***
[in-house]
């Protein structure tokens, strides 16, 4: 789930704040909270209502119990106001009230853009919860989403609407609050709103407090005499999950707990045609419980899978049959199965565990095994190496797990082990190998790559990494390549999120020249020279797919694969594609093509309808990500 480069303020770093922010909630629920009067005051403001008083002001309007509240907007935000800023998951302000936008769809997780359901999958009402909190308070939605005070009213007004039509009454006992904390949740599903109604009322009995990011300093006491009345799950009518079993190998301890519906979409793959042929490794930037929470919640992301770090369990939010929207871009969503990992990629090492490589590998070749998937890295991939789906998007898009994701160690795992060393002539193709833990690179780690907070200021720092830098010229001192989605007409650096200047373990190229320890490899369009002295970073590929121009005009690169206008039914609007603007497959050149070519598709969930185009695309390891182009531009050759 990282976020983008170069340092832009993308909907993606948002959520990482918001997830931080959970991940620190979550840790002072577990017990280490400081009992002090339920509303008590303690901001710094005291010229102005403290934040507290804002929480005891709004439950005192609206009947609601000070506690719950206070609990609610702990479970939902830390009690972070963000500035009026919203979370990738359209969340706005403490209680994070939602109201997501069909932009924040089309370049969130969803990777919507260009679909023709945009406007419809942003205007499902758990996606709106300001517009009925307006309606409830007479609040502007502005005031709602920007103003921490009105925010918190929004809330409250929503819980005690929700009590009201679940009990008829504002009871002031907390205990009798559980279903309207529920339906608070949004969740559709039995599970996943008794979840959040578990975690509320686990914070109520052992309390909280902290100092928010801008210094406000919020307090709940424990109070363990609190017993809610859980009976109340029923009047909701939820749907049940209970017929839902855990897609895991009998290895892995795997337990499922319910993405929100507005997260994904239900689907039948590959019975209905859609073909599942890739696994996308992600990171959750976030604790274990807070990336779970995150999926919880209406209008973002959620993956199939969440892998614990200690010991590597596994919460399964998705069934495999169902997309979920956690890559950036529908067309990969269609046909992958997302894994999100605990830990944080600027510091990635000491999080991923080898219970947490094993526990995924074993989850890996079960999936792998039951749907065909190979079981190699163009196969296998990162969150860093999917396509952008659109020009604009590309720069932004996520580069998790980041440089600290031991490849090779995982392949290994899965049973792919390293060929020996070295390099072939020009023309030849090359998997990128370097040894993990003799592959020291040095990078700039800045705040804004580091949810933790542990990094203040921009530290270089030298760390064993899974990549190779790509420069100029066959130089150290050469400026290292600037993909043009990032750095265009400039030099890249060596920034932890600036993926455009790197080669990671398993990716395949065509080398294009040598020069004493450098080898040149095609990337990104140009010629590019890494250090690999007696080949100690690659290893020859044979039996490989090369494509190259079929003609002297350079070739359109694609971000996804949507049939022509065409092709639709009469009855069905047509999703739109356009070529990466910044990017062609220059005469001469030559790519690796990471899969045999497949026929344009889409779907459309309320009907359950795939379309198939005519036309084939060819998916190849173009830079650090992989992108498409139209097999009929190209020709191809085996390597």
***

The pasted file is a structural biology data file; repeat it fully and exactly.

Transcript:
[in-house]
């Protein structure tokens, strides 16, 4: 789930704040909270209502119990106001009230853009919860989403609407609050709103407090005499999950707990045609419980899978049959199965565990095994190496797990082990190998790559990494390549999120020249020279797919694969594609093509309808990500 480069303020770093922010909630629920009067005051403001008083002001309007509240907007935000800023998951302000936008769809997780359901999958009402909190308070939605005070009213007004039509009454006992904390949740599903109604009322009995990011300093006491009345799950009518079993190998301890519906979409793959042929490794930037929470919640992301770090369990939010929207871009969503990992990629090492490589590998070749998937890295991939789906998007898009994701160690795992060393002539193709833990690179780690907070200021720092830098010229001192989605007409650096200047373990190229320890490899369009002295970073590929121009005009690169206008039914609007603007497959050149070519598709969930185009695309390891182009531009050759 990282976020983008170069340092832009993308909907993606948002959520990482918001997830931080959970991940620190979550840790002072577990017990280490400081009992002090339920509303008590303690901001710094005291010229102005403290934040507290804002929480005891709004439950005192609206009947609601000070506690719950206070609990609610702990479970939902830390009690972070963000500035009026919203979370990738359209969340706005403490209680994070939602109201997501069909932009924040089309370049969130969803990777919507260009679909023709945009406007419809942003205007499902758990996606709106300001517009009925307006309606409830007479609040502007502005005031709602920007103003921490009105925010918190929004809330409250929503819980005690929700009590009201679940009990008829504002009871002031907390205990009798559980279903309207529920339906608070949004969740559709039995599970996943008794979840959040578990975690509320686990914070109520052992309390909280902290100092928010801008210094406000919020307090709940424990109070363990609190017993809610859980009976109340029923009047909701939820749907049940209970017929839902855990897609895991009998290895892995795997337990499922319910993405929100507005997260994904239900689907039948590959019975209905859609073909599942890739696994996308992600990171959750976030604790274990807070990336779970995150999926919880209406209008973002959620993956199939969440892998614990200690010991590597596994919460399964998705069934495999169902997309979920956690890559950036529908067309990969269609046909992958997302894994999100605990830990944080600027510091990635000491999080991923080898219970947490094993526990995924074993989850890996079960999936792998039951749907065909190979079981190699163009196969296998990162969150860093999917396509952008659109020009604009590309720069932004996520580069998790980041440089600290031991490849090779995982392949290994899965049973792919390293060929020996070295390099072939020009023309030849090359998997990128370097040894993990003799592959020291040095990078700039800045705040804004580091949810933790542990990094203040921009530290270089030298760390064993899974990549190779790509420069100029066959130089150290050469400026290292600037993909043009990032750095265009400039030099890249060596920034932890600036993926455009790197080669990671398993990716395949065509080398294009040598020069004493450098080898040149095609990337990104140009010629590019890494250090690999007696080949100690690659290893020859044979039996490989090369494509190259079929003609002297350079070739359109694609971000996804949507049939022509065409092709639709009469009855069905047509999703739109356009070529990466910044990017062609220059005469001469030559790519690796990471899969045999497949026929344009889409779907459309309320009907359950795939379309198939005519036309084939060819998916190849173009830079650090992989992108498409139209097999009929190209020709191809085996390597």